For the month of June, we are celebrating some of our favorite fathers. One of my favorite dads was Carl Betz in his role as Dr. Alex Stone on The Donna Reed Show.
Betz was born in Mary of 1921 in Pittsburgh, PA. He came from an upper middle-class family, and his father was a laboratory chemist.
While still in school, Betz started a rep theater company with several friends. They performed plays in his grandmother’s basement.
During WWII, he served in the army. He was deployed to Italy and North Africa and left the military as a technical sergeant with the Corps of Engineers.
When he returned to the States, he enrolled at Carnegie Institute of Technology (now Carnegie Mellon) in Pittsburgh, majoring in drama. While going to school at Carnegie, he played football and made an appearance in the Sugar Bowl against Texas Christian University.
His first job after graduation was a radio announcer. He moved to New York and worked as a doorman at Radio City Music Hall while auditioning for Broadway productions. He received his first part in “The Long Watch” in 1952. He then toured in “The Voice of the Turtle” with Veronica Lake.
In discussing his work as a young adult, he said, “Those were good times for the beginning actor. There were so many summer stock companies. We worked for room and board and the princely sum of $45 a week. By eliminating haircuts, we managed to keep ourselves in shaving cream, clean shirts, and beer.”
Twentieth Century Fox offered him a contract, and he received a number of supporting roles in films. In 1953, he made an incredible six movies.
In 1952 he married Lois Harmon. They had one son and divorced in 1961.
His first job on television was a soap opera, Love of Life. Throughout the fifties and sixties, he performed in a variety of plays, including “The Seven-Year Itch” and “The Zoo Story.”
In the mid-1950s, he began appearing on television shows, and shows up in reruns on Perry Mason, Gunsmoke, Alfred Hitchcock Presents, and Mike Hammer.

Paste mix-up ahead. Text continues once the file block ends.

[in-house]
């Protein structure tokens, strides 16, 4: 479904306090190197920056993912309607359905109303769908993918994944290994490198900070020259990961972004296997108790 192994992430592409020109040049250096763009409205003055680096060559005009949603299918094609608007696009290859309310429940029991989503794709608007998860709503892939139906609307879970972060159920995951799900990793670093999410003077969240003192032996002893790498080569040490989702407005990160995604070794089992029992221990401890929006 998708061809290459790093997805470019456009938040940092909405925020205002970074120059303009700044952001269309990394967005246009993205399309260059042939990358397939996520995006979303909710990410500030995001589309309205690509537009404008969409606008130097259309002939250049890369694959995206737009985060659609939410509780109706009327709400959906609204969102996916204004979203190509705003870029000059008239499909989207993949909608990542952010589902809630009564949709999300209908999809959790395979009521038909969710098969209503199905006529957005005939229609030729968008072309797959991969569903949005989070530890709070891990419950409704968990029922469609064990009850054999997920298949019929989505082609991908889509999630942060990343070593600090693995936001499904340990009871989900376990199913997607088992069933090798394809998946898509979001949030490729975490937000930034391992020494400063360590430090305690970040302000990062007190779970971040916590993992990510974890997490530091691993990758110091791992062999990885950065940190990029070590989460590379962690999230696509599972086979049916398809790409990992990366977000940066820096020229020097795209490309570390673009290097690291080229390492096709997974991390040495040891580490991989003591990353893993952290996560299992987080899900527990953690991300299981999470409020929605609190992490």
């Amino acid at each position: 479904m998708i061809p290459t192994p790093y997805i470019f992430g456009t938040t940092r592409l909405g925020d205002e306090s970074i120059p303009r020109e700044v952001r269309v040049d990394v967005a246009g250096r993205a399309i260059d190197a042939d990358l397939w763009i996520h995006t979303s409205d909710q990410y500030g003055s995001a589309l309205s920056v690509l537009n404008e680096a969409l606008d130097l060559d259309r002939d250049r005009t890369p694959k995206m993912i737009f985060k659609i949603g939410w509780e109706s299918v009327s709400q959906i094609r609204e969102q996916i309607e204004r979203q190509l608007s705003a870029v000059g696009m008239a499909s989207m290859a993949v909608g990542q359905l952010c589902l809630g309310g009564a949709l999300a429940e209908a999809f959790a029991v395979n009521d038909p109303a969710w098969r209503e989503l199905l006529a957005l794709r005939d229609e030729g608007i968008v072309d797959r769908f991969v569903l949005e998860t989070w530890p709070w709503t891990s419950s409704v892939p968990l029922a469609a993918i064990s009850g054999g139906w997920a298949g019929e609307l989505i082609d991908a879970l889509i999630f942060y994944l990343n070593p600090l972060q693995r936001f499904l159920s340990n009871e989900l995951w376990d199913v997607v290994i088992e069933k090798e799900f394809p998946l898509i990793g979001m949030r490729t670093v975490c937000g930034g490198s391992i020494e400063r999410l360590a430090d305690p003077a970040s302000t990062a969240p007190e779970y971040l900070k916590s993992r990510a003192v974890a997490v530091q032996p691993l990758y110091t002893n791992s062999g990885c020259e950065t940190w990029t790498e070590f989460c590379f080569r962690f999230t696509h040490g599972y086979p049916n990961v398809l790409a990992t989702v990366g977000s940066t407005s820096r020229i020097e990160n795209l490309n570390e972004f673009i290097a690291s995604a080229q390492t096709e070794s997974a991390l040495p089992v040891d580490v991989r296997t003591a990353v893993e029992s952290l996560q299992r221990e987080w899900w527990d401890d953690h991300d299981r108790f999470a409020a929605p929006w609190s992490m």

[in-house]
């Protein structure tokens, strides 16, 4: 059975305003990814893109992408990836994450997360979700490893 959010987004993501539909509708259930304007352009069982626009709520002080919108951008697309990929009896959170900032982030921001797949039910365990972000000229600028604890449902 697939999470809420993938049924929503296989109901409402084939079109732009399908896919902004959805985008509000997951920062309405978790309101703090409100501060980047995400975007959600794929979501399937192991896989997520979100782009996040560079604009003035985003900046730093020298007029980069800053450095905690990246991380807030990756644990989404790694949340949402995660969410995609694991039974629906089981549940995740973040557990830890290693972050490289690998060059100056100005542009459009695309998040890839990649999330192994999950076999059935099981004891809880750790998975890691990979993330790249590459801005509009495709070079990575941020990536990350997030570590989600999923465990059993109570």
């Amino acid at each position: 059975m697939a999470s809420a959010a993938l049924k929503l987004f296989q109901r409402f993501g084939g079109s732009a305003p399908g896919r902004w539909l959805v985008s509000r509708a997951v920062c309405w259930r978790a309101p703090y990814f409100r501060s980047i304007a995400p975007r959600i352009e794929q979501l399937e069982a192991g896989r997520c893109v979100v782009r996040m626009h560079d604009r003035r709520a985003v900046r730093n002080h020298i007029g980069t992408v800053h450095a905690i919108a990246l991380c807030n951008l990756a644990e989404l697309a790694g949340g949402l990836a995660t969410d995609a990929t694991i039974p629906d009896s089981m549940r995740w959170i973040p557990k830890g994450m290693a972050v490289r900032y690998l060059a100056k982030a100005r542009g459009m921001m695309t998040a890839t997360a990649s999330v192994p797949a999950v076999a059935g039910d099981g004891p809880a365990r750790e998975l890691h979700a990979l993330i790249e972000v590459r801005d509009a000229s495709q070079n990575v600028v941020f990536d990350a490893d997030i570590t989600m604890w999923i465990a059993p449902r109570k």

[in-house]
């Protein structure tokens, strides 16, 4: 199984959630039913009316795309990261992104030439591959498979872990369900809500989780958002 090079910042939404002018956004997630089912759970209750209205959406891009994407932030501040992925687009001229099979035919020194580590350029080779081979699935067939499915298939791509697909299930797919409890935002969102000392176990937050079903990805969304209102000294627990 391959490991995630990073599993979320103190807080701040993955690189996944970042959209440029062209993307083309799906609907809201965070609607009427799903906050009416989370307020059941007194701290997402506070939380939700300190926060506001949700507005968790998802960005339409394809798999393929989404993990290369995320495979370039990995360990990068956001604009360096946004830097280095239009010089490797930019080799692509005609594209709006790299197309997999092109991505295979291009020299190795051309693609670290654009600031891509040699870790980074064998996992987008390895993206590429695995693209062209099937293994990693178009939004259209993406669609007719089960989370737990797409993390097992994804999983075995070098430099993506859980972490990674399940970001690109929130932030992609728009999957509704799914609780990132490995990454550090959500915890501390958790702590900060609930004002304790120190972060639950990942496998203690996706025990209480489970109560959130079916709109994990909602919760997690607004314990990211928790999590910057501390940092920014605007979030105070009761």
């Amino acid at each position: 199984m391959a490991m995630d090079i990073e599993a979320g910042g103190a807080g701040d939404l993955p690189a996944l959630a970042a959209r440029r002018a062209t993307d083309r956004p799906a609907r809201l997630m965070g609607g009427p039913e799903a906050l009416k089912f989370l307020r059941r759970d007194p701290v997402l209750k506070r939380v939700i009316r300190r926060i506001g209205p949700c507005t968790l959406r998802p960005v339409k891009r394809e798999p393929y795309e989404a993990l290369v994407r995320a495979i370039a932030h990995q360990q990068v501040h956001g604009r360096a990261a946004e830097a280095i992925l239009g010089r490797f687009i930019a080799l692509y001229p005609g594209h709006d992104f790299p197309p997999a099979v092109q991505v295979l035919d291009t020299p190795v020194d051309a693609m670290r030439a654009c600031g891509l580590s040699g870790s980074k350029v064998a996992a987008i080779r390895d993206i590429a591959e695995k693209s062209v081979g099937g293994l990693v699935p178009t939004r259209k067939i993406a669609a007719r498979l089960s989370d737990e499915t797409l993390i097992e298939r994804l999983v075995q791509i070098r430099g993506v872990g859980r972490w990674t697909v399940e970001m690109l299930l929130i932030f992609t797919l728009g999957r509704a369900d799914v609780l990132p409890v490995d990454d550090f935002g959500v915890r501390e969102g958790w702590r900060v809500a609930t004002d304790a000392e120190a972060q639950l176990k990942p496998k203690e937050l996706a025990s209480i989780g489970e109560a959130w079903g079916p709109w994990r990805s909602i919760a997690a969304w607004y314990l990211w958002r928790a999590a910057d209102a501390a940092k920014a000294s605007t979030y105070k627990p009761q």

In 1958, Carl was offered the role of Alex Stone on The Donna Reed Show, and he was with the show until it ended in 1965. The heart-warming show centered around Donna and Alex Stone, a pediatrician, and their two children, Jeff (Pete Petersen) and Mary (Shelly Fabares). Betz continued his stage career in his off time with the show.
Both Carl and Donna were protective of their television children. In an interview in 2011 when Petersen was 66, he discussed his second set of parents. “They made a commitment to Shelley and me as surrogate parents to be on our side and be with us for the long haul. They kept that commitment up to their deaths.”
As Alex, Betz was the voice of reason. When anyone got too worried, he gave advice and put things in perspective. He had a fun side to him and could always see the humor in situations. He was a caring doctor and had fun in life, realizing death and illness were always lurking around the corner. He often made fun of Donna and the kids but in a loving way, not cruel. His comments typically illustrated that things were not as dower as they appeared. But when there was an emergency or a serious situation, he was calm and collected and took charge.
Carl continued to take roles during breaks in taping for The Donna Reed Show. In 1964, Betz received amazing reviews for his performance as the Rev. T. Lawrence Shannon in “The Night of the Iguana.”
During his time on the show, he ironically married Gloria Stone, and they would remain married until his death in 1978.
In 1967, he starred in Judd for the Defense where he played an attorney. Clifton Judd, a lawyer based in Texas, would travel across the country to defend a client. Many cases involved labor unions, draft evasions, civil rights, and murder. The series featured a number of guest stars, including Ed Asner, Mike Farrell, Norman Fell, Beverly Garland, Ron Howard, Ted Knight, Cloris Leachman, Ruta Lee, Gavin MacLeod, Vera Miles, Tom Selleck, and Dennis Weaver. The critics gave the show great reviews, but the ratings were always a struggle. In 1969, ABC cancelled the series and that same year, Betz won the Emmy for Outstanding Performer by an Actor in a Leading Role in a Dramatic Series.
Once the series was cancelled, Betz continued in plays and also picked up several television appearances on a variety of shows, such as Love American Style, Medical Center, McCloud, The Mod Squad, Ironside, The FBI, Mission Impossible, Barnaby Jones, and Quincy ME. Since he handled comedy so well on The Donna Reed Show, I was surprised to learn that most of his career was spent on drama or crime shows.
In 1977, Betz was diagnosed with lung cancer. He kept the illness a secret until November when he was hospitalized. He died in January of 1978, 56 years young. Ironically, thinking about celebrating fathers, my dad also died at age 56.
From all accounts, Carl Betz wanted to be an actor from a very young age. Fortunately, he was able to spend most of his life in the entertainment business. Unfortunately, his life ended much too early, and his career was cut short. Any time someone can spend their life pursuing their passion, it’s a life well spent. Happy Father’s Day to one of our favorite dads.